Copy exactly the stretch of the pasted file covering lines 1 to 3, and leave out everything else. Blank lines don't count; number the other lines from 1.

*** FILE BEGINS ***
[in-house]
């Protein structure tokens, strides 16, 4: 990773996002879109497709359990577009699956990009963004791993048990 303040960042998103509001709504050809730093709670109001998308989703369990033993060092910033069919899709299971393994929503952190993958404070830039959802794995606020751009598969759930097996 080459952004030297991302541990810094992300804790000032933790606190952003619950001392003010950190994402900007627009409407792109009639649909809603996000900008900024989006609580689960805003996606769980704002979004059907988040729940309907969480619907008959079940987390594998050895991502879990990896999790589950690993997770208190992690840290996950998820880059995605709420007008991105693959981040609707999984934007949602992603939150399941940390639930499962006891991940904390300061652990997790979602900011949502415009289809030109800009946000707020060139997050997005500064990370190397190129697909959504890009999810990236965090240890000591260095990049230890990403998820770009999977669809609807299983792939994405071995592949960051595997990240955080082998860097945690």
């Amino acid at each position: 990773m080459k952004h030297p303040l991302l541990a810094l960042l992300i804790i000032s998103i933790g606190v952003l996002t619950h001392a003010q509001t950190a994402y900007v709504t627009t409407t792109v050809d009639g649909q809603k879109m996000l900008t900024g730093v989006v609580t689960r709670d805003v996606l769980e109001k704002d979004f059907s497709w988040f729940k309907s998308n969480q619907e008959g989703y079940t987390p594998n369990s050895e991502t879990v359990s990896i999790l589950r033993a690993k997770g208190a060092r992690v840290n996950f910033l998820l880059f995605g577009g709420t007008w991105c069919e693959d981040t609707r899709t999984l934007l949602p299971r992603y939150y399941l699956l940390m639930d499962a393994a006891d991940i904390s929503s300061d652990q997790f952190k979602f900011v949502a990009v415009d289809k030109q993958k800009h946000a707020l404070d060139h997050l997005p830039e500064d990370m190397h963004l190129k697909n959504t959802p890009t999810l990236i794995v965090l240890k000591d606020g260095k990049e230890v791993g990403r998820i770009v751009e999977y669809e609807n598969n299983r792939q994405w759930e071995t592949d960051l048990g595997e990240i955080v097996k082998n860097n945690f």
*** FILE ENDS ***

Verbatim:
[in-house]
């Protein structure tokens, strides 16, 4: 990773996002879109497709359990577009699956990009963004791993048990 303040960042998103509001709504050809730093709670109001998308989703369990033993060092910033069919899709299971393994929503952190993958404070830039959802794995606020751009598969759930097996 080459952004030297991302541990810094992300804790000032933790606190952003619950001392003010950190994402900007627009409407792109009639649909809603996000900008900024989006609580689960805003996606769980704002979004059907988040729940309907969480619907008959079940987390594998050895991502879990990896999790589950690993997770208190992690840290996950998820880059995605709420007008991105693959981040609707999984934007949602992603939150399941940390639930499962006891991940904390300061652990997790979602900011949502415009289809030109800009946000707020060139997050997005500064990370190397190129697909959504890009999810990236965090240890000591260095990049230890990403998820770009999977669809609807299983792939994405071995592949960051595997990240955080082998860097945690």
């Amino acid at each position: 990773m080459k952004h030297p303040l991302l541990a810094l960042l992300i804790i000032s998103i933790g606190v952003l996002t619950h001392a003010q509001t950190a994402y900007v709504t627009t409407t792109v050809d009639g649909q809603k879109m996000l900008t900024g730093v989006v609580t689960r709670d805003v996606l769980e109001k704002d979004f059907s497709w988040f729940k309907s998308n969480q619907e008959g989703y079940t987390p594998n369990s050895e991502t879990v359990s990896i999790l589950r033993a690993k997770g208190a060092r992690v840290n996950f910033l998820l880059f995605g577009g709420t007008w991105c069919e693959d981040t609707r899709t999984l934007l949602p299971r992603y939150y399941l699956l940390m639930d499962a393994a006891d991940i904390s929503s300061d652990q997790f952190k979602f900011v949502a990009v415009d289809k030109q993958k800009h946000a707020l404070d060139h997050l997005p830039e500064d990370m190397h963004l190129k697909n959504t959802p890009t999810l990236i794995v965090l240890k000591d606020g260095k990049e230890v791993g990403r998820i770009v751009e999977y669809e609807n598969n299983r792939q994405w759930e071995t592949d960051l048990g595997e990240i955080v097996k082998n860097n945690f």